{{{TokyoPlayer and TokyoWife}}} I hope you can get some more information and hopefully some good news.

:frowning: Wherever this road ends up going, the path’s going to be tough. I’d like to write here some sort of well wish but anything I come up with just sounds mushy, so accept generic well wishes, please.

Sorry to hear that this happened. However, it is true that even advanced breast cancer can be very treatable even though it is not curable currently, and many women live with it for years. There is a mailing list archive with ton of good info/support on advanced breast cancer over at if you need to talk to others who are dealing with it.

On a side note, your wife and other direct female relatives of the sister may want to look into getting tested for the BRCA gene mutations that indicate a higher breast cancer risk. It is unusual for women to have breast cancer at such a young age, and when that does occur it MAY indicate the person has a genetic predisposition to it (though that’s by no means a guarantee, and in fact only about 5% of breast cancer is related to BRCA mutations, so I don’t want you to be alarmed about it - just thought I should mention it).
All t he best to her and her family.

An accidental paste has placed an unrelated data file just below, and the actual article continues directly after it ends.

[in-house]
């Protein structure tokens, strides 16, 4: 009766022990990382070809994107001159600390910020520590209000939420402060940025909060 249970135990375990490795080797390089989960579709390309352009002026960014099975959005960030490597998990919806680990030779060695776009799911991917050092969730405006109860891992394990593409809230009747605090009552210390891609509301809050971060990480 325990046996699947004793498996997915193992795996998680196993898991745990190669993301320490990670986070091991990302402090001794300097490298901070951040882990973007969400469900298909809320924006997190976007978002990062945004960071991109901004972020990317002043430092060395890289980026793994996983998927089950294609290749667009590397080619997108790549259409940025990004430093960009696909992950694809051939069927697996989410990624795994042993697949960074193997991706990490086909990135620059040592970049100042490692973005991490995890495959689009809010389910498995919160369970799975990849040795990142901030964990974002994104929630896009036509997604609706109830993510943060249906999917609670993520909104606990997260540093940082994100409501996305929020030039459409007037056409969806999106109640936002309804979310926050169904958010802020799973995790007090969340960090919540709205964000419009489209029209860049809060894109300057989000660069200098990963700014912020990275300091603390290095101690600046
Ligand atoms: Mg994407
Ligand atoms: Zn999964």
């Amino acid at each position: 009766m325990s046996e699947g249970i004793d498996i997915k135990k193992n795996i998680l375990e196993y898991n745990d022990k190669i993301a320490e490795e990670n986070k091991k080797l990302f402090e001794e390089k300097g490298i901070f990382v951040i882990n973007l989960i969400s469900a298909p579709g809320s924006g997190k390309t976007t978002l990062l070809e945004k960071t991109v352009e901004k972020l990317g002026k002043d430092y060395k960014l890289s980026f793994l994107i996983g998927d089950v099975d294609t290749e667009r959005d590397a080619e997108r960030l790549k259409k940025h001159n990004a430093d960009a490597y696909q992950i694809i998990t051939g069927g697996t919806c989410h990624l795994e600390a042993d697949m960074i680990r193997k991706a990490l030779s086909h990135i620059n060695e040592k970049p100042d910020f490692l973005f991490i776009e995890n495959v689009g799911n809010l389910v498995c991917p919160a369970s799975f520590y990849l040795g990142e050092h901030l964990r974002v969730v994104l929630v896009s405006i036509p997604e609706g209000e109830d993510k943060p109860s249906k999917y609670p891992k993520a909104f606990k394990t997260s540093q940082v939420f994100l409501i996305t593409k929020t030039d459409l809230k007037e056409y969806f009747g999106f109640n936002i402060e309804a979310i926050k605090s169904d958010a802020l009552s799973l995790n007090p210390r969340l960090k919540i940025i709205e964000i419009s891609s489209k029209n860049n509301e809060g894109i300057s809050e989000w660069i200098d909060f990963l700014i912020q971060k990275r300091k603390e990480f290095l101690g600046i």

My chemo doctor mentioned the BRCA genetic test to me. Unfortunately, if you have genetic markers, the only preventative treatment is a double mastectomy and whatever that operation is that removes your ovaries. :eek:

I’m not ready to face that, either for myself or my daughter. I’ll get through chemo and radiation first, then make sure Ivygirl gets squished early and often.

My wife’s cousin, a dentist, will go tomorrow with the sister. As a fellow medical professional, she should be able to get more information.

The researcher at Tokyo University who gave the presenation said that he’ll look at her medical charts and give his opinion.

On reason my wife is unhappy that they withheld the information was that no one had thought about extracting and freezing eggs, which she would have suggested. :frowning: Obviously we won’t mention that to her sister now, but it would have been nice.

My wife is going to have another exam. She needs to do this before her breast milk comes in.

A few years ago, they found a small lump in her breast but no one was particularly worried about it. :eek: Obviously the worry level has kicked up a bit.

Get wife’s docs to ultrasound her breasts if you can, it’s not invasive or painful or anything and they have the machine right there. That’s how 1.Aunt’s cancer was detected, when she was pregnant with 3.Cousin and the docs decided to show off their new machine (1.Aunt had gone to school with what seemed to be half the nurses in town, plus her own uncle had been the family doctor for what seemed to be… heck, everybody in town). It’s also what’s done if anything funny shows up on the squeezing, in Navarra; they make you wait until the radiologist has seen the squeeze-pic and depending on what things look like you get ultrasounded. It tickled me, but then, I’m ticklish.

I’m so sorry to hear this. Good luck to your family.